A classic early-fall east wind event has arrived this evening. This is the time of year when east winds make our temperatures jump up, drop the relative humidity, and give us crystal clear skies (assuming no fires). The view from our Skyline Camera at 1,900′ in the West Hills (recently upgraded) was stunning this afternoon. We could easily see into the west end of the Gorge…the sandy hill on Sand Island at Rooster Rock SP showed up clearly 20 miles away! That’s something we couldn’t do all summer with the haze/smoke filling our skies most of the time.
High pressure is centered well to our east, and a “thermal trough” of low pressure is right along the coast. So wind flows from east to west, over the Cascades and down into the lowlands. As a result temperatures warm quickly. In the case of tomorrow and the first part of Saturday, that wind will make it all the way to the beaches. Tomorrow will be one of those rare days at the Coast when temperatures soar into the 80s or even 90.
Today we hit 85 at PDX, a 12 degree jump from Wednesday. Models seem to show 4-5 degrees warming for tomorrow, so I forecast a 90. Then another 3-5 degrees warming on Saturday as 850mb top out around +20 to +21. That would put us in the 93-95 degree range. Saturday is going to be a windy scorcher!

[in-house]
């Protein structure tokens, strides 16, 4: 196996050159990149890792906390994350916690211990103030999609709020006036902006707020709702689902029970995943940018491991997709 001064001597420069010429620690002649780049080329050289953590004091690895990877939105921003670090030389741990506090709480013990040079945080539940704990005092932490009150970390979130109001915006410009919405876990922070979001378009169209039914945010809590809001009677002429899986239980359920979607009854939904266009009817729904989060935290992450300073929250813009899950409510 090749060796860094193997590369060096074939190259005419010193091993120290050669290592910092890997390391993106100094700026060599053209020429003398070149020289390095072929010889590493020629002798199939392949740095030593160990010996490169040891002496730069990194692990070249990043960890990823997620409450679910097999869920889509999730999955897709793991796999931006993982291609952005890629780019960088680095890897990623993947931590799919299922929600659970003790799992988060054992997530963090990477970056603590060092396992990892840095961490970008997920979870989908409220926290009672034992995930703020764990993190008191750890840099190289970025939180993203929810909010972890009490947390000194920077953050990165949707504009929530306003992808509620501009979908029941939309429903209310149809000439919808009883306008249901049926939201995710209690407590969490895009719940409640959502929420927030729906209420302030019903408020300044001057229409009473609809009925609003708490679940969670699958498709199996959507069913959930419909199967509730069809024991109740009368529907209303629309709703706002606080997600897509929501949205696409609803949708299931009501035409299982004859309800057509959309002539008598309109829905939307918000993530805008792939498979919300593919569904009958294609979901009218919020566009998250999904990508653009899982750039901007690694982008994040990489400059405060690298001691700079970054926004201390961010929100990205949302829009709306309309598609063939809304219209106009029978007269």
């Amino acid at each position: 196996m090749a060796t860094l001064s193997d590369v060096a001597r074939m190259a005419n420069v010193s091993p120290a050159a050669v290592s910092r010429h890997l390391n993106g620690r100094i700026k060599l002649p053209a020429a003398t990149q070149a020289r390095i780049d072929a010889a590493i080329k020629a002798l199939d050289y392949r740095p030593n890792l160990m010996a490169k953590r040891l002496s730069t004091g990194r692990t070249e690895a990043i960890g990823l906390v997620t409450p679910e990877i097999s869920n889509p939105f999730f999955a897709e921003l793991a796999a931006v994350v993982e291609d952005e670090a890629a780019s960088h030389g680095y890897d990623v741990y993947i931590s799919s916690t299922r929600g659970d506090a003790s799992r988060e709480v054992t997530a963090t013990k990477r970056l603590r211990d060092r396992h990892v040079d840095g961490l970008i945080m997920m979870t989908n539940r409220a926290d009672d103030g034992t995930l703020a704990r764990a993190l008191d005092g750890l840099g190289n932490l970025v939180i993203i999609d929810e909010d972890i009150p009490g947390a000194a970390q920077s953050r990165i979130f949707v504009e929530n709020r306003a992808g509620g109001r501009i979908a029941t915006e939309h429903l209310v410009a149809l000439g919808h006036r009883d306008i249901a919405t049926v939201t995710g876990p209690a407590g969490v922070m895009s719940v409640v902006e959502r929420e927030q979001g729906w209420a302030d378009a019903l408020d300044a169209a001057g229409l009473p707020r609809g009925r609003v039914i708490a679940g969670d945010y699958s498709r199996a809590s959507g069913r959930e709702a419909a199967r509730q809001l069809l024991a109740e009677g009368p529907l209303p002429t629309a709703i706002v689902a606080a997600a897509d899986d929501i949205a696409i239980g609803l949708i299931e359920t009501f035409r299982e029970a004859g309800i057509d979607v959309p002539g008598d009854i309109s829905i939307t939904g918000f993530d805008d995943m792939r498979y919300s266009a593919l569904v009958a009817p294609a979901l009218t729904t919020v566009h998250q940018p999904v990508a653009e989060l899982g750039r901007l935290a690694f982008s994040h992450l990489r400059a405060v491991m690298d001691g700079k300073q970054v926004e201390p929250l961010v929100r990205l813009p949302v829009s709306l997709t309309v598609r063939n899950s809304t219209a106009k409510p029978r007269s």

In September last year and in 2012 we hit 95 degrees at PDX. 850mb temps were +23 and +21 degrees at Salem. Similar offshore flow pattern so I’m pretty confident of the 94 we have in the forecast for Saturday.
What about the big picture? Is September going to be a blowtorch month? Two thoughts on that.
1. Yes, the first half of the month looks extremely warm. The general pattern is the ridge/offshore flow through Sunday, a weakening trough giving us cooling Monday-Tuesday, then a return to ridging and offshore flow the 2nd half of next week.
They show the well above average upper-level heights through the 20th. That’s a little more than 2 weeks away. Then the following two weeks:
That last map isn’t real helpful is it?
We didn’t have measurable rain in August here in Portland (officially). Yes, yes, I fully aware some of us had showers. But many of us didn’t, just like PDX. The ECMWF shows no precipitation for the next 10 days, and it would be fair to assume it shows below normal rainfall for the next 5-10 days after that.
Chief Meteorologist Mark Nelsen